2. Traffic Management - Speed and Behaviour

A number of regulatory and physical measures can be used to address speed or driver behaviour issues:

  • Speed zoning
  • One-way to two-way street conversions
  • On-street parking
  • Pavement markings
  • Narrowing the street
  • Realigned intersections
3. Physical Measures - Traffic Calming

These are measures with the primary purpose of reducing vehicular speeds and improving driver behaviour by causing a horizontal or vertical deflection in the vehicle's travel path. Traffic calming measures can be quite effective in reducing speeds, are self enforcing, and usually have few secondary impacts when used on local roads. However, undesired secondary impacts can be a greater concern when used on higher classification roadways. Potential traffic calming measures could include:

  • Speed humps/tables
  • Raised crosswalks
  • Raised intersections
  • Traffic circles (mini)
  • Chicanes
4. Physical Measures - Other

There are a number of other physical modifications to streets that can be implemented in order to improve the pedestrian environment or improve driver behaviour by better defining the travel path used by motorized vehicles:

  • Intersection narrowings
  • Mid-block narrowings
  • Centre island narrowings (Median)
  • Curb radii reductions
  • Lateral shifts
5. Education and Enforcement

Education and enforcement are intended to address issues of speeding and driver behaviour. They typically have limited secondary impacts but can be relatively costly if widely implemented. Enforcement is considered to have limited effectiveness unless it is applied frequently.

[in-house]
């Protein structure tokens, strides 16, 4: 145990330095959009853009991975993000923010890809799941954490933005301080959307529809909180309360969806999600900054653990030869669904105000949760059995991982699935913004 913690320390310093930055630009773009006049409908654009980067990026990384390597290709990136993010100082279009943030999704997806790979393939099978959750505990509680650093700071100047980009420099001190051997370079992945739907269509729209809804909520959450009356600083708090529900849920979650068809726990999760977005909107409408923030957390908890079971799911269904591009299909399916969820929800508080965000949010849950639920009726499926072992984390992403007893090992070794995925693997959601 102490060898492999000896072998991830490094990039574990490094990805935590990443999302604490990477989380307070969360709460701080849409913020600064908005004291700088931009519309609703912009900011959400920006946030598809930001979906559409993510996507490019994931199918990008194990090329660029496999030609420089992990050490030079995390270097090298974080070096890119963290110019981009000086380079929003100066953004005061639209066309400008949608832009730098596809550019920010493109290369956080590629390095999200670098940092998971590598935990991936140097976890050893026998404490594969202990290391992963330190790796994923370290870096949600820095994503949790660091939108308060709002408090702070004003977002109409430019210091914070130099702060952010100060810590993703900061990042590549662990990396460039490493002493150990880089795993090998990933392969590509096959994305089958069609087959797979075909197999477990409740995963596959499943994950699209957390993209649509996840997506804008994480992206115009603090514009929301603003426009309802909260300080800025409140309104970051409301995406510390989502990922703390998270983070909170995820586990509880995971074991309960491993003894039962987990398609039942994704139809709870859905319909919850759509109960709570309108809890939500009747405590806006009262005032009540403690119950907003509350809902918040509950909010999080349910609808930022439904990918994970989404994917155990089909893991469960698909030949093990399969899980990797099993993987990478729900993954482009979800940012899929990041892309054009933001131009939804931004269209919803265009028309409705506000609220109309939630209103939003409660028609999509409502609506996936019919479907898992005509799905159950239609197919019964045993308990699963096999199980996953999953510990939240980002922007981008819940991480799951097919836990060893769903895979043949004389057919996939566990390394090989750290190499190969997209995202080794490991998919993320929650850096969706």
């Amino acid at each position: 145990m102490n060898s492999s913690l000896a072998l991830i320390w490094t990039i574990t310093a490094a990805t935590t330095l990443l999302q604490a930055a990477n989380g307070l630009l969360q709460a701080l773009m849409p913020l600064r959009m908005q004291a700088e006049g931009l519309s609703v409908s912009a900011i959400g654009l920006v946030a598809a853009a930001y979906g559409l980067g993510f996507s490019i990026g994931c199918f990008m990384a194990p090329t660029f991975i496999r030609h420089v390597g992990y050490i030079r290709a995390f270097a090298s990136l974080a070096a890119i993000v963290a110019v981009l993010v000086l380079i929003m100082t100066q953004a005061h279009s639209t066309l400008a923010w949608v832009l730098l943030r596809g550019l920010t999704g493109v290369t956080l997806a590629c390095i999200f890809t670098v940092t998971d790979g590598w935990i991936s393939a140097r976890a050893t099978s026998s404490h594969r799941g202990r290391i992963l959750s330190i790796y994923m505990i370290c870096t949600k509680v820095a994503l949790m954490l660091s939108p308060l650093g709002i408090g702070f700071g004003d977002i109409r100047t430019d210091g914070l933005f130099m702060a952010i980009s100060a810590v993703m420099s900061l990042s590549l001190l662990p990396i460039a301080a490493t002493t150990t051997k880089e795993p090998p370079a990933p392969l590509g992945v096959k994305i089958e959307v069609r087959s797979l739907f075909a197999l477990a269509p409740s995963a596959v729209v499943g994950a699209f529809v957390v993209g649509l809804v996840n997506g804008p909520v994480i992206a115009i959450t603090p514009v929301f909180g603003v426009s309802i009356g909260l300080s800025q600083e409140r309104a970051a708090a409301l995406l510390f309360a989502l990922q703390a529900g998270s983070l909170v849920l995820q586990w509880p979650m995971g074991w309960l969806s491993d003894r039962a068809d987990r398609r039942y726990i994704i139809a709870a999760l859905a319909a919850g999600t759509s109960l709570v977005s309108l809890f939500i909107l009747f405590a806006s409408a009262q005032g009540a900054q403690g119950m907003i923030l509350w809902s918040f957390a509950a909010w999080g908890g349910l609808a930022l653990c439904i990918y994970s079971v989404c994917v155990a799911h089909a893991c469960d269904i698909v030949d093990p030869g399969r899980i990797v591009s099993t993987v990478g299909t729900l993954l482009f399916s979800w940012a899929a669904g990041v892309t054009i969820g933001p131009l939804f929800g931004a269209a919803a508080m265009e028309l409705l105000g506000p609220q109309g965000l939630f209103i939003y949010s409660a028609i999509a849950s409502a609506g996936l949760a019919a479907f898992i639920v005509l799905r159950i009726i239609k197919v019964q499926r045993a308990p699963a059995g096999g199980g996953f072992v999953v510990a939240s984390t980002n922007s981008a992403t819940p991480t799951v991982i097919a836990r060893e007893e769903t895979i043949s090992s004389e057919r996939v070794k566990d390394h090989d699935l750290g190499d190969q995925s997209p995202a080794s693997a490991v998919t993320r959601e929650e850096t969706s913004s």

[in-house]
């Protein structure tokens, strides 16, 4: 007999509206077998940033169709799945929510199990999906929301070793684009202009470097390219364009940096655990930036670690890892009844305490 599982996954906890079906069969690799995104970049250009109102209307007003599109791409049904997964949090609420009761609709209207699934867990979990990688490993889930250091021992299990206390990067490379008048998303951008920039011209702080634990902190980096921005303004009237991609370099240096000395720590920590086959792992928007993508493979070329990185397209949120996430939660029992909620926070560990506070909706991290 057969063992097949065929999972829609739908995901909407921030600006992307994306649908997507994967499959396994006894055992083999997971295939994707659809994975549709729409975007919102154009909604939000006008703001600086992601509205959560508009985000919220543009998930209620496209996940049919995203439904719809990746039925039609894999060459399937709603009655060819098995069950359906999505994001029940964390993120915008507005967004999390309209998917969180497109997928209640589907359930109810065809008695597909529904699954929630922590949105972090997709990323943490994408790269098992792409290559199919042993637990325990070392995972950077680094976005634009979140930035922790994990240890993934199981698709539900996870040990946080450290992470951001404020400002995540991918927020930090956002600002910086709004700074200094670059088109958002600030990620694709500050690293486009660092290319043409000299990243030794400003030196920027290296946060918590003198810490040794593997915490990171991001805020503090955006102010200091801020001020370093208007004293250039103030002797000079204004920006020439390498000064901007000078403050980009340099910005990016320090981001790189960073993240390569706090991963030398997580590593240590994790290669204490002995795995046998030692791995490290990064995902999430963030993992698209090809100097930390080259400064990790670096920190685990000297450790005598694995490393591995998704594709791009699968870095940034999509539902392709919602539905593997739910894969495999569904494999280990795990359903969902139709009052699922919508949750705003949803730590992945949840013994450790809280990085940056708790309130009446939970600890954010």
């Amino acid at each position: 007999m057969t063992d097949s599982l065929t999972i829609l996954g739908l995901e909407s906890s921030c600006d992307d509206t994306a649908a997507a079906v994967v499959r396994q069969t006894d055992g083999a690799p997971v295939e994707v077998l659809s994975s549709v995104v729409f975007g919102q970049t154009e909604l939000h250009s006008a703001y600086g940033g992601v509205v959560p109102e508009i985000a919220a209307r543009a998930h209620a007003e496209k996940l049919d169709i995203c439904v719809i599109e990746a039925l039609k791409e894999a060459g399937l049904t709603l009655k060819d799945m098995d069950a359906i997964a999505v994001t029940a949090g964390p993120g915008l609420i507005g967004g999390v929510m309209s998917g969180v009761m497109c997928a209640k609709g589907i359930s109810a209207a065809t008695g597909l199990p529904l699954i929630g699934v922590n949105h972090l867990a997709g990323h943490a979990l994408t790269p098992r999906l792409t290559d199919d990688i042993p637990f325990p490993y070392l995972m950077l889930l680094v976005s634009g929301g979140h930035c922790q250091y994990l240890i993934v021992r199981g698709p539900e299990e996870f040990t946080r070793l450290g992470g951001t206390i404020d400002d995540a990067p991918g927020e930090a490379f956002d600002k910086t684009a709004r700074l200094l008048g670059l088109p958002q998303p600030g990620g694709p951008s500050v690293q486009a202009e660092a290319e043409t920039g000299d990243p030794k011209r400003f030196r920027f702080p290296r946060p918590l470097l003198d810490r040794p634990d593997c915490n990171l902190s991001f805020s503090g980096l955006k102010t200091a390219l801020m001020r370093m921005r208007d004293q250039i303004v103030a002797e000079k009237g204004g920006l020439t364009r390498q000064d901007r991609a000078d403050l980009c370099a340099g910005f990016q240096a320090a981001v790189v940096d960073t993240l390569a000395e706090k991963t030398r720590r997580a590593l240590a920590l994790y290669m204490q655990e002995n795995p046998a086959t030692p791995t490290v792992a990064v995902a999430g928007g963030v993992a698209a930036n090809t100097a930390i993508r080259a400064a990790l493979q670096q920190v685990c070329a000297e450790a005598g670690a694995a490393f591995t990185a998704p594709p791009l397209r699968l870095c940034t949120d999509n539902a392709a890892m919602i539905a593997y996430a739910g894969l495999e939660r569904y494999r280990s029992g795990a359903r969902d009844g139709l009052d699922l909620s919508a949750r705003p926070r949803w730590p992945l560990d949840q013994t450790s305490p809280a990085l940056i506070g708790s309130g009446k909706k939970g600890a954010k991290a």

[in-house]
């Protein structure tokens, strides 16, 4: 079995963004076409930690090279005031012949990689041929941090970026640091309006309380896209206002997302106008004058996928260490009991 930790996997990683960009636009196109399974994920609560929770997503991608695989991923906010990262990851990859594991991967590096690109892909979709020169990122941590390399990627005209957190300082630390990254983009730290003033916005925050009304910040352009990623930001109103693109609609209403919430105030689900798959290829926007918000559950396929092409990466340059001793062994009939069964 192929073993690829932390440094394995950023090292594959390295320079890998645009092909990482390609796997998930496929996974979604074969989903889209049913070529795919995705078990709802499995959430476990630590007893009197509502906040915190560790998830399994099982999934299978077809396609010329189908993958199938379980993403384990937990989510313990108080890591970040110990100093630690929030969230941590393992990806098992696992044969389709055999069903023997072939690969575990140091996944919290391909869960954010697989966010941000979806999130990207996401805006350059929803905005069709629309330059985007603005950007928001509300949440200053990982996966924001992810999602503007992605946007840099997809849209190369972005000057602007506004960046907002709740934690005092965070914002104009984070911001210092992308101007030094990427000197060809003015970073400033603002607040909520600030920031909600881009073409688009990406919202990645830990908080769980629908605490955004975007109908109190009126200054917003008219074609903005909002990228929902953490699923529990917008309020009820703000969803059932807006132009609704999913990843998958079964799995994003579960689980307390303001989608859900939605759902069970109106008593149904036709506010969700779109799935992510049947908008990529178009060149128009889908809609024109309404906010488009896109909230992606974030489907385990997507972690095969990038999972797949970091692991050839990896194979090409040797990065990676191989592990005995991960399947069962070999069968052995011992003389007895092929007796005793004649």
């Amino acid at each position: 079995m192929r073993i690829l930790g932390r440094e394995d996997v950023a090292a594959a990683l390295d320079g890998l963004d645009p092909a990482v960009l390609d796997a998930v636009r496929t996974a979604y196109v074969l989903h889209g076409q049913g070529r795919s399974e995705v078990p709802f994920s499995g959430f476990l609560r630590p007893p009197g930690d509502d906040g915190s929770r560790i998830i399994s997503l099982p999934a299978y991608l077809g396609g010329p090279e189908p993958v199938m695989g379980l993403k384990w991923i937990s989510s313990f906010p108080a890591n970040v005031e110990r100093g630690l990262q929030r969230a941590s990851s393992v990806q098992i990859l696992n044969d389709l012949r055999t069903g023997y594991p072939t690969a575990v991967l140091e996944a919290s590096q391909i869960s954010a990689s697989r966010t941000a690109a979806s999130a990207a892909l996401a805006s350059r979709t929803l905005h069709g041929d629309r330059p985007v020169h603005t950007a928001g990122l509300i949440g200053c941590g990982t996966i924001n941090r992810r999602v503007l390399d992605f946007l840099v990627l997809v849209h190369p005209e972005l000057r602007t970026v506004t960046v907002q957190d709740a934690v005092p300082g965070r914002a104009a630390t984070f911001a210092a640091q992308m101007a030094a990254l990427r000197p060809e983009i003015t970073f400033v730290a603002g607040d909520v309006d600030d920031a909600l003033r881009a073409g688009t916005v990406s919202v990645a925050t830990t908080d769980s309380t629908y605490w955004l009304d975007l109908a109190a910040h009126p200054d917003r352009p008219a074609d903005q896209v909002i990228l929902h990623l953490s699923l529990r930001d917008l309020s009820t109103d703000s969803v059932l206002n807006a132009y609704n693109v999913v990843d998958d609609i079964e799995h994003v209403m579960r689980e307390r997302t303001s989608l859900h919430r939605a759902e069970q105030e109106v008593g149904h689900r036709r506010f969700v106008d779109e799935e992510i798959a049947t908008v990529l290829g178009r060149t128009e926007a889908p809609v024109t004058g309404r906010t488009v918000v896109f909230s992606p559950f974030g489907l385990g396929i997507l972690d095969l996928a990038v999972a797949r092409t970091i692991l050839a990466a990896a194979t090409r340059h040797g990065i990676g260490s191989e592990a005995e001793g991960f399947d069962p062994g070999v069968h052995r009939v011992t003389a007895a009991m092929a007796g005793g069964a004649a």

The Ottawa Police Service will be encouraged to co-ordinate enforcement efforts with education and other elements of an overall area traffic management program. Enforcement should respect both safety and the liveability aspects of neighbourhoods.

6. Street Environment

Landscaping, streetscaping, gateways and surface treatments on streets can be used to create an environment where the dominance of the motorized vehicle is reduced and to communicate to drivers the need to respect the community they are passing through. Options include:

  • Streetscaping
  • Gateways
  • Textured crosswalks
  • Textured surfaces
  • Sidewalks
7. Traffic Control

Potential traffic control measures could include:

  • Stop signs (if warranted)
  • Roundabouts
  • Mini roundabouts

Please note that regulatory measures such as stop signs and signals conform to warrants that establish criteria that define thresholds for the use of traffic control. Stop signs are a form of traffic control used to assign the right-of-way at intersections; they are not intended to be used as speed control devices. Unwarranted stops signs typically result in compliance problems and in some cases can result in higher speeds. Unwarranted signals can result in increased emissions, delay and collisions.